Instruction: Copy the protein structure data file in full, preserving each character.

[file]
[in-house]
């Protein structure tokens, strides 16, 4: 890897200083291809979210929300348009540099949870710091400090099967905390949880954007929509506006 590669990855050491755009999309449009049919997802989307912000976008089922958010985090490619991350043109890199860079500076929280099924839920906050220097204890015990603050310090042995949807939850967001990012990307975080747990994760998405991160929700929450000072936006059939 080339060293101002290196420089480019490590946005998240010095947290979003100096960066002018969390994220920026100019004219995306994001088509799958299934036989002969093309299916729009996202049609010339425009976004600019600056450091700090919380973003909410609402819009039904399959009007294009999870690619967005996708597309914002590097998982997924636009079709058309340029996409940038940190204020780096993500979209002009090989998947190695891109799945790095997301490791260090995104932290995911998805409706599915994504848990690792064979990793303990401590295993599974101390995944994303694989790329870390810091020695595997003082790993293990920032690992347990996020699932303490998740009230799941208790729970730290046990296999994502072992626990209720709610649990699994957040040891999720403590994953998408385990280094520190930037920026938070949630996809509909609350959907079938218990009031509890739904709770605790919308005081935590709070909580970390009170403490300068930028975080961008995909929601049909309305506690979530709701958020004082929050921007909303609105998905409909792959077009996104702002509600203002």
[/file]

[in-house]
């Protein structure tokens, strides 16, 4: 890897200083291809979210929300348009540099949870710091400090099967905390949880954007929509506006 590669990855050491755009999309449009049919997802989307912000976008089922958010985090490619991350043109890199860079500076929280099924839920906050220097204890015990603050310090042995949807939850967001990012990307975080747990994760998405991160929700929450000072936006059939 080339060293101002290196420089480019490590946005998240010095947290979003100096960066002018969390994220920026100019004219995306994001088509799958299934036989002969093309299916729009996202049609010339425009976004600019600056450091700090919380973003909410609402819009039904399959009007294009999870690619967005996708597309914002590097998982997924636009079709058309340029996409940038940190204020780096993500979209002009090989998947190695891109799945790095997301490791260090995104932290995911998805409706599915994504848990690792064979990793303990401590295993599974101390995944994303694989790329870390810091020695595997003082790993293990920032690992347990996020699932303490998740009230799941208790729970730290046990296999994502072992626990209720709610649990699994957040040891999720403590994953998408385990280094520190930037920026938070949630996809509909609350959907079938218990009031509890739904709770605790919308005081935590709070909580970390009170403490300068930028975080961008995909929601049909309305506690979530709701958020004082929050921007909303609105998905409909792959077009996104702002509600203002």